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Fairy Floss: The Sweet Story of Cotton Candy
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Fairy Floss: The Sweet Story of Cotton Candy

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3.29  ·  Rating details ·  83 ratings  ·  21 reviews
Step right up and read about the debut of cotton candy at the St. Louis World's Fair in 1904!

The 1904 World's Fair in St. Louis, Missouri, was an exhibition like none other. It had huge buildings for displaying all sorts of inventions and machines, exhibits from all around the world, and vendors selling new foods, including something called Fairy Floss, which we now call c
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Hardcover, 40 pages
Published May 30th 2017 by little bee books
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Average rating 3.29  · 
Rating details
 ·  83 ratings  ·  21 reviews


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Calista
My niece read this book on her own and she loved it so much that she told me I had to read it so I did. She loves this book. She said “It’s old timey and has to do with fairy floss and cotton candy. It’s the best book.” So, I told her I would read it.

I love the old feel to the art. It reminds me of cartoons of the turn of the century Disney might have done. It is bright and happy. It tells the story of John Wharton and William Morrison, a dentist, who came up with a way to make cotton candy. It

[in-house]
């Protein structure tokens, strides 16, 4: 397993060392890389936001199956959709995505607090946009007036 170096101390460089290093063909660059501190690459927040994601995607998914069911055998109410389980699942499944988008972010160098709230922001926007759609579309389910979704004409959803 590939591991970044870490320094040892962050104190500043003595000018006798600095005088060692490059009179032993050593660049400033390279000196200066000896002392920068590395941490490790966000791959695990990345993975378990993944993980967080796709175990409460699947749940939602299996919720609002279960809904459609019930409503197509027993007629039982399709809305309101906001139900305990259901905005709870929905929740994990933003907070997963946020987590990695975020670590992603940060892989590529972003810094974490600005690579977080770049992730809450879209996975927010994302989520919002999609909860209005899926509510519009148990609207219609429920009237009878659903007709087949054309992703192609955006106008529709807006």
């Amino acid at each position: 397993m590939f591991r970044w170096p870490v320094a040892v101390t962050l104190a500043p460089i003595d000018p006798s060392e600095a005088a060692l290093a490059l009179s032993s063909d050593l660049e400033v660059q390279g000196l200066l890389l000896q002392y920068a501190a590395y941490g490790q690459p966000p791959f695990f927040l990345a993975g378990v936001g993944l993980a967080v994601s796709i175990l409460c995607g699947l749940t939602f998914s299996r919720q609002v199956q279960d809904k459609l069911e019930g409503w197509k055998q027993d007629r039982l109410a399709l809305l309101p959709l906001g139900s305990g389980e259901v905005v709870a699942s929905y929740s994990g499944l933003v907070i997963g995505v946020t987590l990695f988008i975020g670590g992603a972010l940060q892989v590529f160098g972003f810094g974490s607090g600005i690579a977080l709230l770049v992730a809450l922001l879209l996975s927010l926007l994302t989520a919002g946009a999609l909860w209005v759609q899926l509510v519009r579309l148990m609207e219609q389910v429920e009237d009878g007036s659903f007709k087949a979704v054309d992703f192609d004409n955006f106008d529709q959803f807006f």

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Michele Knott
Interesting story about the origins of the candy, but with the amount of invented dialogue hard to classify it as nonfiction. Have to teach young readers how to look for the facts through the narrative.
Mary
Jun 09, 2017 rated it liked it
This book includes some history of the World's Fair in St Louis as well as the history of Cotton Candy. It feels very fanciful with its colors and phrasing, like an idealized version of times gone by.
Amy Lafleur Meyers
Fun book about the early history of cotton candy, or fairy floss, as it was known. Bright colorful painted illustrations and text show and tell the story of how John Wharton, a candymaker, and his friend, William Morrison who invented an electric candy machine that makes fairy floss. Ingalls shows how an electric motor spun and heated sugar to turn it into cotton candy. Wharton and Morrison showed off their invention at the St. Louis World's Fair. In those illustrations, you can see other invent ...more
Becky B
Feb 06, 2018 rated it really liked it
The story of the world's first electric cotton candy machine and it's unveiling at the St. Louis World's Fair in 1904 told through the point of view of a fictional little girl visiting the fair with her aunt.

A historical fiction picture book that educates about the development and process of making cotton candy. There's a page in the back with some further historical information. The illustrations are bright and colorful and should attract little readers. Read this before visiting a fair, or rea